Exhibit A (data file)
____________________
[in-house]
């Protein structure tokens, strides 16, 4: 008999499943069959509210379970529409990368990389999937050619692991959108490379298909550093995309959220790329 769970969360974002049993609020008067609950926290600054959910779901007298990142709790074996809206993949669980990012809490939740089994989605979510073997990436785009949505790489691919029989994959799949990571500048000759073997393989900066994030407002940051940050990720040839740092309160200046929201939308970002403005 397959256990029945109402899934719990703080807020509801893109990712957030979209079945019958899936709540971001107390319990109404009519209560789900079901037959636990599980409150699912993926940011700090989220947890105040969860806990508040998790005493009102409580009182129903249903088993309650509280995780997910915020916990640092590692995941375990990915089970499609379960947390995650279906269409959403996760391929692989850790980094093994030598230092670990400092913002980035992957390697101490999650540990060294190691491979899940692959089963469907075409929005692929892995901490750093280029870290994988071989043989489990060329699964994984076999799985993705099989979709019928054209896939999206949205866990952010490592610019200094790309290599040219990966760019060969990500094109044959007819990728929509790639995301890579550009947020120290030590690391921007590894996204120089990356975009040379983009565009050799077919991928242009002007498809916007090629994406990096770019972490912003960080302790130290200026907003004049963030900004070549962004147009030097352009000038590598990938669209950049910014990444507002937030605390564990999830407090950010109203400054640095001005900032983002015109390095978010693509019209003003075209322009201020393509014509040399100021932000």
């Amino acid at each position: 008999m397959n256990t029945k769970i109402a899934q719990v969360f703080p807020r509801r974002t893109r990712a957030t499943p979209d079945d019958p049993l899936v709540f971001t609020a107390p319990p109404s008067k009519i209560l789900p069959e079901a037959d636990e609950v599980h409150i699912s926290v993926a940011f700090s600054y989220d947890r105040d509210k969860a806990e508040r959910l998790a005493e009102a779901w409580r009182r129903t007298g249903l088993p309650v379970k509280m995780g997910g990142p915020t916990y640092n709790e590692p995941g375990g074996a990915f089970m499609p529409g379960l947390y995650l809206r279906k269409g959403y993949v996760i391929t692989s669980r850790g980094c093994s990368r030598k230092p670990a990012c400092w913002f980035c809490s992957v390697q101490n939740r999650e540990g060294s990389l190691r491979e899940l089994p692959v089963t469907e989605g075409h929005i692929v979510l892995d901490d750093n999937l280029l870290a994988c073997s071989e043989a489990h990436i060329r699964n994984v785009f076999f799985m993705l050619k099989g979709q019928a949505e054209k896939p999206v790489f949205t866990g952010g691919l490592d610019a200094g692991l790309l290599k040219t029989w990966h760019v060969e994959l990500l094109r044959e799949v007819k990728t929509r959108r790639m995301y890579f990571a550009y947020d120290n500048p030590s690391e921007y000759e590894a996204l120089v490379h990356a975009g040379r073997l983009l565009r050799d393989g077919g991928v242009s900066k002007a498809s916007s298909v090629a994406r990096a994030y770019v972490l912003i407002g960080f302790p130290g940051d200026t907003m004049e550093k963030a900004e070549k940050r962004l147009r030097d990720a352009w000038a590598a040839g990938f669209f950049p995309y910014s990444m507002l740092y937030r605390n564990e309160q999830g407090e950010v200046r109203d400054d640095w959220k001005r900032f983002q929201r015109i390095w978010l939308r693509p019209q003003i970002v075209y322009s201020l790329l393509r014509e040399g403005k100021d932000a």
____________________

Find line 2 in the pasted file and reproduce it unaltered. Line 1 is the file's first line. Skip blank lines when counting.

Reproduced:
């Protein structure tokens, strides 16, 4: 008999499943069959509210379970529409990368990389999937050619692991959108490379298909550093995309959220790329 769970969360974002049993609020008067609950926290600054959910779901007298990142709790074996809206993949669980990012809490939740089994989605979510073997990436785009949505790489691919029989994959799949990571500048000759073997393989900066994030407002940051940050990720040839740092309160200046929201939308970002403005 397959256990029945109402899934719990703080807020509801893109990712957030979209079945019958899936709540971001107390319990109404009519209560789900079901037959636990599980409150699912993926940011700090989220947890105040969860806990508040998790005493009102409580009182129903249903088993309650509280995780997910915020916990640092590692995941375990990915089970499609379960947390995650279906269409959403996760391929692989850790980094093994030598230092670990400092913002980035992957390697101490999650540990060294190691491979899940692959089963469907075409929005692929892995901490750093280029870290994988071989043989489990060329699964994984076999799985993705099989979709019928054209896939999206949205866990952010490592610019200094790309290599040219990966760019060969990500094109044959007819990728929509790639995301890579550009947020120290030590690391921007590894996204120089990356975009040379983009565009050799077919991928242009002007498809916007090629994406990096770019972490912003960080302790130290200026907003004049963030900004070549962004147009030097352009000038590598990938669209950049910014990444507002937030605390564990999830407090950010109203400054640095001005900032983002015109390095978010693509019209003003075209322009201020393509014509040399100021932000």